There are so many people out there telling you how to write. Style is great, grammar is king and knowing how to “Write your book in 30 days” sounds kind of like a diet pill that promises you’ll look like a Victoria Secret Model in time for beach season.
But when it comes down to it, we don’t always want to be lectured on about grammar, structure and spelling. Sometimes we want to know that there are struggles that even the greats deal with.
Here are five of my favorite books on writing by some of my favorite writers that cover everything from style to how the hell Stephen King can pump out such amazing stories so regularly…all the way to how Neil Gaiman can recreate modern mythology.
An enthralling collection of nonfiction essays on myriad topics—from art and artists to dreams, myths, and memories—observed in Neil Gaiman’s probing, amusing, and distinctive style.
Part memoir, part master class by one of the bestselling authors of all time, this superb volume is a revealing and practical view of the writer’s craft, comprising the basic tools of the trade every writer must have. King’s advice is grounded in his vivid memories from childhood through his emergence as a writer, from his struggling early career to his widely reported near-fatal accident in 1999 — and how the inextricable link between writing and living spurred his recovery. Brilliantly structured, friendly and inspiring. Long live the king!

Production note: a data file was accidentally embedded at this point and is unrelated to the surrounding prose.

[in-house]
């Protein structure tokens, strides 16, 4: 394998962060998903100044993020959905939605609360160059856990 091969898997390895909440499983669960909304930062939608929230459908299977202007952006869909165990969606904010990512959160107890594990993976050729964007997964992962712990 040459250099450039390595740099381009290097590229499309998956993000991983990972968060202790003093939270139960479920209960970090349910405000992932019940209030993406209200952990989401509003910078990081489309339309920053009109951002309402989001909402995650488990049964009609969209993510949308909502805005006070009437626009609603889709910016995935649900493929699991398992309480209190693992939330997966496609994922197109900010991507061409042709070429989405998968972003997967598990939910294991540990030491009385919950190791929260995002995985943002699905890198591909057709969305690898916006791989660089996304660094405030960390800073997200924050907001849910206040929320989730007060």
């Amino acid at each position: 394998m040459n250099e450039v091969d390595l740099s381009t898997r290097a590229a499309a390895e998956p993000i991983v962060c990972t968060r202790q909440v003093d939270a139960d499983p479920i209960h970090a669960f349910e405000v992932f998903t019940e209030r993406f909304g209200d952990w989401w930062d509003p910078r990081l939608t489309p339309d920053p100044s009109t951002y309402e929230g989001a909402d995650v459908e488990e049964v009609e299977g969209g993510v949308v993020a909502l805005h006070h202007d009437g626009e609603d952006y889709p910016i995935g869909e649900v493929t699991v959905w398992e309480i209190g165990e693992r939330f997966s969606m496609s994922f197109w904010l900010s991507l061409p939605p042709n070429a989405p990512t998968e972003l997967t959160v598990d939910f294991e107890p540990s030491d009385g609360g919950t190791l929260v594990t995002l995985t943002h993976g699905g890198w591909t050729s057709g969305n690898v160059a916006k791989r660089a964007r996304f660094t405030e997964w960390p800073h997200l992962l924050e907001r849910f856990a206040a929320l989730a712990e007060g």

With this basic instruction always in mind, Anne Lamott returns to offer us a new gift: a step-by-step guide on how to write and on how to manage the writer’s life. From “Getting Started,’ with “Short Assignments,” through “Shitty First Drafts,” “Character,” “Plot,” “Dialogue.” all the way from “False Starts” to “How Do You Know When You’re Done?” Lamott encourages, instructs, and inspires. She discusses “Writers Block,” “Writing Groups,” and “Publication.” Bracingly honest, she is also one of the funniest people alive.
The Paris Review has elicited some of the most revelatory and revealing thoughts from the literary masters of our age. For more than half a century, the magazine has spoken with most of our leading novelists, poets, and playwrights, and the interviews themselves have come to be recognized as classic works of literature, an essential and definitive record of the writing life.
More than just a how-to manual for the would-be writer: it is a celebration of the act of writing itself that will delight, impassion, and inspire the writer in you. Bradbury encourages us to follow the unique path of our instincts and enthusiasms to the place where our inner genius dwells, and he shows that success as a writer depends on how well you know one subject: your own life.